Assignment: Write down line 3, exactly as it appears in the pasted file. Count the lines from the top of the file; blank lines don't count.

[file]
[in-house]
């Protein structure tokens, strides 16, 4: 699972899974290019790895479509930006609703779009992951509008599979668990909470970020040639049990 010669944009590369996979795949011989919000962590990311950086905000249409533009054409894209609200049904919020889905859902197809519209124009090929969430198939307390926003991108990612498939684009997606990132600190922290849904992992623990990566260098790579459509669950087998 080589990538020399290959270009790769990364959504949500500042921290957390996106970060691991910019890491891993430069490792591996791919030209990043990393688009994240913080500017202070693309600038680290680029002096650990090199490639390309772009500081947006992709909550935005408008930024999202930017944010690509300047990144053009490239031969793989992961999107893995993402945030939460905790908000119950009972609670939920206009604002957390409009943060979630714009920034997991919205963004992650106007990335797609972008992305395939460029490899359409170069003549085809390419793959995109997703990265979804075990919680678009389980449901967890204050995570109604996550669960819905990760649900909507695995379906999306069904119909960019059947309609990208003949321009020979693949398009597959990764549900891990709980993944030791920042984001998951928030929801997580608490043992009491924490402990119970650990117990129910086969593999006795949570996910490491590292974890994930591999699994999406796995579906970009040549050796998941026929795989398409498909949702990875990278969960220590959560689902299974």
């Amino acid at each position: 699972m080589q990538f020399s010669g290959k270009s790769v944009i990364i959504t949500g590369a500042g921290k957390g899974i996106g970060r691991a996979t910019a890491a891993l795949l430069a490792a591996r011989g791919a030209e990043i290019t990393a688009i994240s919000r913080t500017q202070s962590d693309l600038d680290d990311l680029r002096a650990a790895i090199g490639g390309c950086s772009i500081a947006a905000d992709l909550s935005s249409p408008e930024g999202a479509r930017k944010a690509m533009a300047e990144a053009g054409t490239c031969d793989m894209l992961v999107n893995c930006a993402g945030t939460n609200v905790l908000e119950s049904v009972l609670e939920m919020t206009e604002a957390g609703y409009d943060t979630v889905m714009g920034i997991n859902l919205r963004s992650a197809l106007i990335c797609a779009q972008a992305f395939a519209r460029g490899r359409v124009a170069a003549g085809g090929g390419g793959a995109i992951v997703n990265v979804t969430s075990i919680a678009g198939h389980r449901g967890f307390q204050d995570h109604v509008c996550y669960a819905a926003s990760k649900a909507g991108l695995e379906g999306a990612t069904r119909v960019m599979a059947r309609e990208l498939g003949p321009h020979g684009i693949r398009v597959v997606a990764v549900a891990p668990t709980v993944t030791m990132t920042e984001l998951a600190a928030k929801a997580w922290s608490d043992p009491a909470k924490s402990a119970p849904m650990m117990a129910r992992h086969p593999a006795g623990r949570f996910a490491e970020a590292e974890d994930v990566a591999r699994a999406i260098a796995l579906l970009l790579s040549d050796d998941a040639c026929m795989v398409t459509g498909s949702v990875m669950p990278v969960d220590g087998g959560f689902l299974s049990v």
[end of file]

């Amino acid at each position: 699972m080589q990538f020399s010669g290959k270009s790769v944009i990364i959504t949500g590369a500042g921290k957390g899974i996106g970060r691991a996979t910019a890491a891993l795949l430069a490792a591996r011989g791919a030209e990043i290019t990393a688009i994240s919000r913080t500017q202070s962590d693309l600038d680290d990311l680029r002096a650990a790895i090199g490639g390309c950086s772009i500081a947006a905000d992709l909550s935005s249409p408008e930024g999202a479509r930017k944010a690509m533009a300047e990144a053009g054409t490239c031969d793989m894209l992961v999107n893995c930006a993402g945030t939460n609200v905790l908000e119950s049904v009972l609670e939920m919020t206009e604002a957390g609703y409009d943060t979630v889905m714009g920034i997991n859902l919205r963004s992650a197809l106007i990335c797609a779009q972008a992305f395939a519209r460029g490899r359409v124009a170069a003549g085809g090929g390419g793959a995109i992951v997703n990265v979804t969430s075990i919680a678009g198939h389980r449901g967890f307390q204050d995570h109604v509008c996550y669960a819905a926003s990760k649900a909507g991108l695995e379906g999306a990612t069904r119909v960019m599979a059947r309609e990208l498939g003949p321009h020979g684009i693949r398009v597959v997606a990764v549900a891990p668990t709980v993944t030791m990132t920042e984001l998951a600190a928030k929801a997580w922290s608490d043992p009491a909470k924490s402990a119970p849904m650990m117990a129910r992992h086969p593999a006795g623990r949570f996910a490491e970020a590292e974890d994930v990566a591999r699994a999406i260098a796995l579906l970009l790579s040549d050796d998941a040639c026929m795989v398409t459509g498909s949702v990875m669950p990278v969960d220590g087998g959560f689902l299974s049990v």